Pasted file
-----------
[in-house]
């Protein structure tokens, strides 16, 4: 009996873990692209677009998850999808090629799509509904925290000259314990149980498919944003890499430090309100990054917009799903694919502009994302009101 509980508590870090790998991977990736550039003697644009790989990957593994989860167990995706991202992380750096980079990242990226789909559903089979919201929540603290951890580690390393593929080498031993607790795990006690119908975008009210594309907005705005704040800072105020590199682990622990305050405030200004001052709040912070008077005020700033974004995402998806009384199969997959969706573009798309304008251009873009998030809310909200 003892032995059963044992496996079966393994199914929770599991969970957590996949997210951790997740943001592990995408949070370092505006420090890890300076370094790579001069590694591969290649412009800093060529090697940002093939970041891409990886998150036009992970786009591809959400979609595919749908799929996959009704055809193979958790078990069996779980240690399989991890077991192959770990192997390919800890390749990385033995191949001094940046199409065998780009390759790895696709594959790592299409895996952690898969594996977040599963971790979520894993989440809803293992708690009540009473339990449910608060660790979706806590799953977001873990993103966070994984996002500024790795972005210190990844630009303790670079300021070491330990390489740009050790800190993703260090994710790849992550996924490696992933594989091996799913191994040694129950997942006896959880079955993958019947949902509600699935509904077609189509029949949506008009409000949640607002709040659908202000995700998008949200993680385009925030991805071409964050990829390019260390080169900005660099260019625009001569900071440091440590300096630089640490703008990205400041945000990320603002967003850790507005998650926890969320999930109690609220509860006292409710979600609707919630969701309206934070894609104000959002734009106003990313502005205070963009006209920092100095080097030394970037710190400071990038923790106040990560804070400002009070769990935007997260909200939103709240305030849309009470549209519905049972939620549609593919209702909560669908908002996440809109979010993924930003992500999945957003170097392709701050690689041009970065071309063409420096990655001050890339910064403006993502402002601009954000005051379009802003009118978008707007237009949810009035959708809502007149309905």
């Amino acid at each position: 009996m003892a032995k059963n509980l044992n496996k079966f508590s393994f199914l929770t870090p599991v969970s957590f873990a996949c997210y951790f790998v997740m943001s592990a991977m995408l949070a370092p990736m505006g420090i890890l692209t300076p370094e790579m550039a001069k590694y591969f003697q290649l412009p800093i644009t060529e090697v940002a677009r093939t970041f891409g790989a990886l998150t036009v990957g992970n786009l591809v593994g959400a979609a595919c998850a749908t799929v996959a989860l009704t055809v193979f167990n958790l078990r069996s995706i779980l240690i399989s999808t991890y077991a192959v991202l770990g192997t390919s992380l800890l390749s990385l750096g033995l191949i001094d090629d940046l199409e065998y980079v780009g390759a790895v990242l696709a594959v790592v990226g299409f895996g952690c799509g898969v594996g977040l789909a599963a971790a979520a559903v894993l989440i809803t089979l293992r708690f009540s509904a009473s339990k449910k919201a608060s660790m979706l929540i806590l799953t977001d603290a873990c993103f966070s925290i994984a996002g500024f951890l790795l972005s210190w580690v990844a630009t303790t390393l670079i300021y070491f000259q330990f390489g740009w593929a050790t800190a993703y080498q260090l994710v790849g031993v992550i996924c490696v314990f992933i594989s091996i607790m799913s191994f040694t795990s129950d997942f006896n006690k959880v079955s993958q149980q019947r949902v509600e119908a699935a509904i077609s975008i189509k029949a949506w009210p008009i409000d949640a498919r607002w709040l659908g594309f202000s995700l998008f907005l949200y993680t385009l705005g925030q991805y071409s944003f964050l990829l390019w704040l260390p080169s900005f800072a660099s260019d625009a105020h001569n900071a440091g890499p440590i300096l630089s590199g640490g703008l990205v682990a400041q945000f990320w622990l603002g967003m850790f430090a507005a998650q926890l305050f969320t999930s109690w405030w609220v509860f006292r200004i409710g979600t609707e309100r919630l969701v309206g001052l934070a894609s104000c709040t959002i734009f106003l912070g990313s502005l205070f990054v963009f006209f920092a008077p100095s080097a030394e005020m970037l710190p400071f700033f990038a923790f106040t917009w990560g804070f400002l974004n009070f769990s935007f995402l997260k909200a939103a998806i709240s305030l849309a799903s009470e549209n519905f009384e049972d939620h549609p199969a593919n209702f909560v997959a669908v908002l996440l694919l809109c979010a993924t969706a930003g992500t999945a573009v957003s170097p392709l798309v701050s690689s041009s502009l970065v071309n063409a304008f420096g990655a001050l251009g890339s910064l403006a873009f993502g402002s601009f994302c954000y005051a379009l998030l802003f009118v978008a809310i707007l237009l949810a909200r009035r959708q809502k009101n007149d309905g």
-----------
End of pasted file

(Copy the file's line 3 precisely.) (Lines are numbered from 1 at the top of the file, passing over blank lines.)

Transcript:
């Amino acid at each position: 009996m003892a032995k059963n509980l044992n496996k079966f508590s393994f199914l929770t870090p599991v969970s957590f873990a996949c997210y951790f790998v997740m943001s592990a991977m995408l949070a370092p990736m505006g420090i890890l692209t300076p370094e790579m550039a001069k590694y591969f003697q290649l412009p800093i644009t060529e090697v940002a677009r093939t970041f891409g790989a990886l998150t036009v990957g992970n786009l591809v593994g959400a979609a595919c998850a749908t799929v996959a989860l009704t055809v193979f167990n958790l078990r069996s995706i779980l240690i399989s999808t991890y077991a192959v991202l770990g192997t390919s992380l800890l390749s990385l750096g033995l191949i001094d090629d940046l199409e065998y980079v780009g390759a790895v990242l696709a594959v790592v990226g299409f895996g952690c799509g898969v594996g977040l789909a599963a971790a979520a559903v894993l989440i809803t089979l293992r708690f009540s509904a009473s339990k449910k919201a608060s660790m979706l929540i806590l799953t977001d603290a873990c993103f966070s925290i994984a996002g500024f951890l790795l972005s210190w580690v990844a630009t303790t390393l670079i300021y070491f000259q330990f390489g740009w593929a050790t800190a993703y080498q260090l994710v790849g031993v992550i996924c490696v314990f992933i594989s091996i607790m799913s191994f040694t795990s129950d997942f006896n006690k959880v079955s993958q149980q019947r949902v509600e119908a699935a509904i077609s975008i189509k029949a949506w009210p008009i409000d949640a498919r607002w709040l659908g594309f202000s995700l998008f907005l949200y993680t385009l705005g925030q991805y071409s944003f964050l990829l390019w704040l260390p080169s900005f800072a660099s260019d625009a105020h001569n900071a440091g890499p440590i300096l630089s590199g640490g703008l990205v682990a400041q945000f990320w622990l603002g967003m850790f430090a507005a998650q926890l305050f969320t999930s109690w405030w609220v509860f006292r200004i409710g979600t609707e309100r919630l969701v309206g001052l934070a894609s104000c709040t959002i734009f106003l912070g990313s502005l205070f990054v963009f006209f920092a008077p100095s080097a030394e005020m970037l710190p400071f700033f990038a923790f106040t917009w990560g804070f400002l974004n009070f769990s935007f995402l997260k909200a939103a998806i709240s305030l849309a799903s009470e549209n519905f009384e049972d939620h549609p199969a593919n209702f909560v997959a669908v908002l996440l694919l809109c979010a993924t969706a930003g992500t999945a573009v957003s170097p392709l798309v701050s690689s041009s502009l970065v071309n063409a304008f420096g990655a001050l251009g890339s910064l403006a873009f993502g402002s601009f994302c954000y005051a379009l998030l802003f009118v978008a809310i707007l237009l949810a909200r009035r959708q809502k009101n007149d309905g």